Grocer uniforms store with content mgmt.

FRAMINGHAM (10/10/2003) - Regional supermarket chain Giant Eagle Inc. is installing a content management and collaboration system at all 214 of its grocery stores in an effort to ensure that business operations are consistent from store to store.

The Pittsburgh-based company, which does business in Pennsylvania, Ohio, West Virginia and Maryland, announced details of the project last month along with software vendor Open Text Corp. Giant Eagle began rolling out Open Text's Web-based Livelink tools in May and has them in place at about 70 percent of its stores. The deployment is due to be completed within 12 months, Giant Eagle said.

The grocer is also testing a real-time Web conferencing application developed by Waterloo, Ontario-based Open Text. The packaged software replaces a prototype content management system that Giant Eagle built three years ago.

Jack Flanagan, vice president of business systems at Giant Eagle, said the company's management realized it had to do a better job of fostering uniform operating practices in order to meet a goal of increasing annual revenue from US$5 billion now to $9 billion within four years.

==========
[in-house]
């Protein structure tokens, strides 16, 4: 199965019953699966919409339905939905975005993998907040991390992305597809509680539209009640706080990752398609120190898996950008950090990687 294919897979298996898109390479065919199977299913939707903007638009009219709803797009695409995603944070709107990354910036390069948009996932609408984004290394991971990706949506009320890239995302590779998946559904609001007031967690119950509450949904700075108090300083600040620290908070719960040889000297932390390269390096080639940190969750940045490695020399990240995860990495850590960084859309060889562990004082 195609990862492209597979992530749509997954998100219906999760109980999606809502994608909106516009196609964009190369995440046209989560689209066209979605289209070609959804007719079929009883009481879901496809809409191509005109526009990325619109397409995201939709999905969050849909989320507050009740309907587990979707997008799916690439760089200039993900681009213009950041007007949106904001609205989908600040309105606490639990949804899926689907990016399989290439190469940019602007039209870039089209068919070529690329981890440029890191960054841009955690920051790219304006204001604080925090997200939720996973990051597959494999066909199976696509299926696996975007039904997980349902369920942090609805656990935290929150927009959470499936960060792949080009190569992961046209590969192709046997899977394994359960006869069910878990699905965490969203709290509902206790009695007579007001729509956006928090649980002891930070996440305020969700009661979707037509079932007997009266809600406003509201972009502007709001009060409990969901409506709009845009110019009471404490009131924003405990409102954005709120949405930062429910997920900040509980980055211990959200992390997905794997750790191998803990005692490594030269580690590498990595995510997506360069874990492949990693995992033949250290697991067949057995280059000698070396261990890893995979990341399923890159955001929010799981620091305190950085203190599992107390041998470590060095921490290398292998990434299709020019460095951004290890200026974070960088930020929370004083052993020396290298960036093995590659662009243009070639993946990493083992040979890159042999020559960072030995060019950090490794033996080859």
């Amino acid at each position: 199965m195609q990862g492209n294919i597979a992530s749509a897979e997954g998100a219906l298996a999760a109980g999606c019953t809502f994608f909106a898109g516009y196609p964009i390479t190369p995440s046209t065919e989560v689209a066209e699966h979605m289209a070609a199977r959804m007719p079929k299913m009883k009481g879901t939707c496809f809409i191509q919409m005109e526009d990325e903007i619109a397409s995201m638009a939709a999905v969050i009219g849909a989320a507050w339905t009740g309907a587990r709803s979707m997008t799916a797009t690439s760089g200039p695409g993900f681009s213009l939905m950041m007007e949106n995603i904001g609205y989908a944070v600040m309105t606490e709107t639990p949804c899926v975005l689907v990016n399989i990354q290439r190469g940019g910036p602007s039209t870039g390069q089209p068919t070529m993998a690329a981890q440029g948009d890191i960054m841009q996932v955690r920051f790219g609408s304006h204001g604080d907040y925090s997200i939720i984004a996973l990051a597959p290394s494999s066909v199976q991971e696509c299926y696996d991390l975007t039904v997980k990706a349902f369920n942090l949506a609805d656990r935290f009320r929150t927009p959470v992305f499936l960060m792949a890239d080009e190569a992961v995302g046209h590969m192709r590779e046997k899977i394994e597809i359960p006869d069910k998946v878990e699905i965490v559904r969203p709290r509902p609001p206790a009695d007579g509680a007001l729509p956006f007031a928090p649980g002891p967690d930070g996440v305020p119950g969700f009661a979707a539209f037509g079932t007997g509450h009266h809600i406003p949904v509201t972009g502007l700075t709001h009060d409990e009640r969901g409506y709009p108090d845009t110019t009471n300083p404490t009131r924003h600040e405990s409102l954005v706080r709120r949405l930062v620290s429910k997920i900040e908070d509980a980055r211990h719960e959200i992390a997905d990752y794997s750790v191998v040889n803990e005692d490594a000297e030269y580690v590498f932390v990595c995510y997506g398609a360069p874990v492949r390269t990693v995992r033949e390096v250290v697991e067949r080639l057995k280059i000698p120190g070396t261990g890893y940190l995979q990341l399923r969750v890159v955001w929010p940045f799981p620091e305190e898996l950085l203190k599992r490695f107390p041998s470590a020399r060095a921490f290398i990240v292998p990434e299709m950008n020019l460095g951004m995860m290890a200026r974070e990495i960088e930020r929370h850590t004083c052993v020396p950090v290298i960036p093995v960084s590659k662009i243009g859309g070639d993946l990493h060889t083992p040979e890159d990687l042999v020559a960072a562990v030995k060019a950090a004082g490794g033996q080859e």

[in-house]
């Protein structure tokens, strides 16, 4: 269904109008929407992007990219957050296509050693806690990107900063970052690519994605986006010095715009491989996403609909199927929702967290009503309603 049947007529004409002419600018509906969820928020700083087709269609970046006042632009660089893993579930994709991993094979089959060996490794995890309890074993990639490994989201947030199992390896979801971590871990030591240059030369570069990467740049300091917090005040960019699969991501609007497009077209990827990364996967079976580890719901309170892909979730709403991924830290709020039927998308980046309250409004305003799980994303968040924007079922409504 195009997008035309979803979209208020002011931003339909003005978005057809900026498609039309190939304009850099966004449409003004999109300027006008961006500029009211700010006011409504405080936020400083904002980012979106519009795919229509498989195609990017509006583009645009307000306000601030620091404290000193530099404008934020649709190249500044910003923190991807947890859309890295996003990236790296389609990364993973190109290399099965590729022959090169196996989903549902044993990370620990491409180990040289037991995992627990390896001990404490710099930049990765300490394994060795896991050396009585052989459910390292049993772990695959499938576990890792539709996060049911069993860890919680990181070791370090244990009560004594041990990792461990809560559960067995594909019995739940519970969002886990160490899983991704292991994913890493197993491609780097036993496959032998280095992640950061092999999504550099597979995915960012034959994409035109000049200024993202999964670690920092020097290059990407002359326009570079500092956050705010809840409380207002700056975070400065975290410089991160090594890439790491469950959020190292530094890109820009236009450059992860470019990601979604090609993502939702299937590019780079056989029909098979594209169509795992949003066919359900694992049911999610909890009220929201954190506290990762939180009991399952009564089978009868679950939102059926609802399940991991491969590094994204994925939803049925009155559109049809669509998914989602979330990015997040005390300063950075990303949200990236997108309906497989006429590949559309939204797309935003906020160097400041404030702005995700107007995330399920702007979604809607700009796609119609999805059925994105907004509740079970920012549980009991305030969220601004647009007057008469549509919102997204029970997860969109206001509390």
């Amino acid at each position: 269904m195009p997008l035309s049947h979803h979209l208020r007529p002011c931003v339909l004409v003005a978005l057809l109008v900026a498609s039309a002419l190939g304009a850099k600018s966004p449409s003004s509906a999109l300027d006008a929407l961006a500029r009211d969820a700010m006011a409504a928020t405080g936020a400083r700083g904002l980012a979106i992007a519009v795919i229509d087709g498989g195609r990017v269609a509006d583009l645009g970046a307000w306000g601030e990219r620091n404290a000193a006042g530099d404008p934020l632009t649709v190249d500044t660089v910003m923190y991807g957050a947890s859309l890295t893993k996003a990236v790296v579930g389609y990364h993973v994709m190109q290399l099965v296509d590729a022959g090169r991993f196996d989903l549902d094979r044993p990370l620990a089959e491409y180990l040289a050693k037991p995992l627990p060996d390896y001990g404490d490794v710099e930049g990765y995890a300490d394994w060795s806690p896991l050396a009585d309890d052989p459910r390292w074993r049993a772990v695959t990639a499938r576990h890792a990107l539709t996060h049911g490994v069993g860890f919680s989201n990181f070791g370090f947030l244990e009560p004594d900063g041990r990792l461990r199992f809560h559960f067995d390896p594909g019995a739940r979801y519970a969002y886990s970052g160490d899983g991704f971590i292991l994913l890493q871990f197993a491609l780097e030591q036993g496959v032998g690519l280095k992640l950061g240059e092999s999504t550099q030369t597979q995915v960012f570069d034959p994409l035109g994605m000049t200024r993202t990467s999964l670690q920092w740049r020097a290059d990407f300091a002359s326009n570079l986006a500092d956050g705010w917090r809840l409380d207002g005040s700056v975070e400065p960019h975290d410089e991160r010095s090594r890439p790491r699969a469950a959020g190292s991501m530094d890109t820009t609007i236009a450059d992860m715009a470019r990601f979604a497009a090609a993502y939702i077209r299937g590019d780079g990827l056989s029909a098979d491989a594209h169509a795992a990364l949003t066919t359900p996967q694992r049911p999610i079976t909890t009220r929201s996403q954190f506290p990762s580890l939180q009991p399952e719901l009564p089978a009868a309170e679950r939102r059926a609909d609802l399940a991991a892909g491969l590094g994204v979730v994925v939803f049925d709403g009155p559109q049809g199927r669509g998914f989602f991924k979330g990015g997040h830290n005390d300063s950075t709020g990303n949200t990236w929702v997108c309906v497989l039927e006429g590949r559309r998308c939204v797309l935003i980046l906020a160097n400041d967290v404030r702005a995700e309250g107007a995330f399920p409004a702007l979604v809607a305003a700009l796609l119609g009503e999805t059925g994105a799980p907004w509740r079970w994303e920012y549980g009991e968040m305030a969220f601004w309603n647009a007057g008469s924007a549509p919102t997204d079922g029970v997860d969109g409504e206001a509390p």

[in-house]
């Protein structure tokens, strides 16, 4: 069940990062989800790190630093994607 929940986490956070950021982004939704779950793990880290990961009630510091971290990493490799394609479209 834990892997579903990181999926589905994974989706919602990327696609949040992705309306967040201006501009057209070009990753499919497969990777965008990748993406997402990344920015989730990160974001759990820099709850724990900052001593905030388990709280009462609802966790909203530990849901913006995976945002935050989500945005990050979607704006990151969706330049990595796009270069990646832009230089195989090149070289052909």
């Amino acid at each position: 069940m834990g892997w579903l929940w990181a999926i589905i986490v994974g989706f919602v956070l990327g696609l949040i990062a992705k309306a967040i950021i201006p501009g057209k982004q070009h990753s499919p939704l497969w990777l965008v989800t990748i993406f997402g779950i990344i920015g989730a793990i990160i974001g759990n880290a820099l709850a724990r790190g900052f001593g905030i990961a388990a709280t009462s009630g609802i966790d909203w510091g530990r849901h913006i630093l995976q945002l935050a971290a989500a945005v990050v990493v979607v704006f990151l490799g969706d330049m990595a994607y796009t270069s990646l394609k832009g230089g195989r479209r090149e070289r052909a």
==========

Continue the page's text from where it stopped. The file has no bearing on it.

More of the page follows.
In the past, Giant Eagle sent out memos on paper, Flanagan said, but that often led to communication delays or the spread of misinformation. In comparison, the content management system lets store workers use PCs to search databases of information about operating policies.

The company is running the Open Text software on Windows 2000 servers and has linked those machines to an Oracle Corp. database server that's based on IBM Corp.'s AIX version of Unix. Giant Eagle officials didn't disclose the expected total cost of the project, but they said the grocer has spent about $2.3 million on the initiative over the past three years.

Rich Levine, Giant Eagle's senior project manager for information systems, said the company evaluated products from about 20 software vendors. He said that in addition to data workflow and indexing tools, Livelink includes threaded discussion forums that let workers collaborate and exchange information.

Rob Lancaster, an analyst at The Yankee Group in Boston, said content management vendors are making inroads with users in markets other than finance and health care, two early adopters of the software. The integration of collaboration capabilities has become a key selling point, Lancaster added. "It brings content management a step closer to knowledge management," he said.

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